Bruce played cards-(500) with a group of my Dad's friends once a month. He started as a substitute player, and then became a pretty much a regular. The group meets at various places for brunch, and then goes to someones house to play. They were going to play on July 14th, so my Dad called Bruce several times, and getting no answer, left messages for him on the answering machine. It was really not like Bruce to not return phone calls, so my Dad started to get worried. He called the Twin Lakes Alano Society where Bruce attended meetings. He talked with one of Bruce's friend Harlen (Harley), who had not seen Bruce recently and said he would ask some others if they had seen/heard from Bruce lately. Please keep in mind, this is summer--many people travel, take time off, etc. It was quite likely one person to not have seen my brother, and think that someone else had.
After asking around, it became apparent to Harley, and Bill T., that no one had seen Bruce since the end of June, when several members were at his house to help him paint--he was preparing to sell the place. Harley and Bill decided to do a "health and welfare check". Unfortunately, they found Bruce dead. He was sitting up in his recliner, with head back, as though he went to sleep and never woke. My Dad got a call from the Brooklyn Park Police at around 11:30, Friday, July 13th, to inform him his son was dead... Bruce was 52. My Dad called me at 6:30 the next morning to inform me. I was mad, and still am ticked with him--why did he wait until morning. "Well, I knew I wouldn't sleep, and didn't want to disturb yours..." sheesh!
Anyhow, Bruce's body was 'significantly decomposed.' The Medical Examiner had to use fingerprints for a positive identification. It is now thought he died around 7/1; although he put 7/13/07 on the death certificates. And I used that date on the funeral brochures I made up--because at that time, we didn't know the actual day-- and to our minds, he lived until my Dad got the phone call.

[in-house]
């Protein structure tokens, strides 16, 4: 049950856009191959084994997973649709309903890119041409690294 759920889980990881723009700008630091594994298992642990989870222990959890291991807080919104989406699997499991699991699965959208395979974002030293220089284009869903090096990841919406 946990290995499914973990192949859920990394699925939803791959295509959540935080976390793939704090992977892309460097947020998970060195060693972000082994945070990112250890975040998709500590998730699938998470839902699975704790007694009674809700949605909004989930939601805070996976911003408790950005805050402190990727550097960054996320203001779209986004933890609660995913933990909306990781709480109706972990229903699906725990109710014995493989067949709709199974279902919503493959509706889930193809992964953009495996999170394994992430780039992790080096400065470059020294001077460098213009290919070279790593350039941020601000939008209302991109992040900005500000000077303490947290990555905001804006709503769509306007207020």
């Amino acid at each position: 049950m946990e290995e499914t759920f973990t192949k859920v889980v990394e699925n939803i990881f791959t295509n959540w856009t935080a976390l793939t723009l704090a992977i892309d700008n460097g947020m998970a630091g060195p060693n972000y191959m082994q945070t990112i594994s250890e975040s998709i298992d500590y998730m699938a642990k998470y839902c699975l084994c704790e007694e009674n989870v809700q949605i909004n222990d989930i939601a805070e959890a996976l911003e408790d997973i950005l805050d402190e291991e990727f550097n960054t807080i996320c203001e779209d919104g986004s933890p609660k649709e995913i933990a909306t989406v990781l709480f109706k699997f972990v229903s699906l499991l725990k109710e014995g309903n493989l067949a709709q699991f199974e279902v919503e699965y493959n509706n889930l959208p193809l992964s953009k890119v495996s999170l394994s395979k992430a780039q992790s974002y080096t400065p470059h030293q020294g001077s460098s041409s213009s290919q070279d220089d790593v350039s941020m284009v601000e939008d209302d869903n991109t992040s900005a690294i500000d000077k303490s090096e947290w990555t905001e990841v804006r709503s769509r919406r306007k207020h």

Bruce had several health problems. When he was 40, he had double coronary bypass and aortic valve replacement surgery. He always struggled with high cholesterol. Although he was successful in his battle against drugs and alcohol, he was never able to completely stop smoking. A few years ago he had a blockage in ah, I think it was a groin region artery if memory serves (which it may not!). Then last September, he was at work one day and he leaned over to pick up a pencil from the floor, and woke up in the emergency room at a local hospital. Tests showed he had 90 percent blockage in one of his carotid (neck) arteries. He had surgery to open and insert a stent there.
He had also was experiencing progressing muscular weakness in his thighs/legs. He had a lot of tests, and a biopsy was done on muscle tissue from one thigh early last Spring. No cause was found. The doctor called it 'Idiopathic Myopia'--a catch-all phrase which basically means 'muscular loss due to unknown origins.
On Sunday, July 15th, the Old Testament reading at church was from Leviticus 18:1-5, 19:9-18 (ESV). My attention was taken by verses 19:9-10: When you reap the harvest of your land, you shall not reap your field right up to the edges, neither shall you gather the gleanings after you harvest. And you shall not strip you vineyard bare, neither shall you gather the fallen grapes of your vineyard. You shall leave them for the poor and for the sojourner. I am the Lord your God. I wrote in the margins of the bulletin (a habit from when I had to take sermon notes for Confirmation class, many years ago): When God reaps, he does not strip us bare- he leaves gleanings for us-- thoughts and memories of our loved one. He leaves gleanings for the poor, and those who are still sojourning--we are those who still travel this weary world. He as 'reaped' Bruce, and taken him home. Our memories of our son, brother and friend- are the gleanings.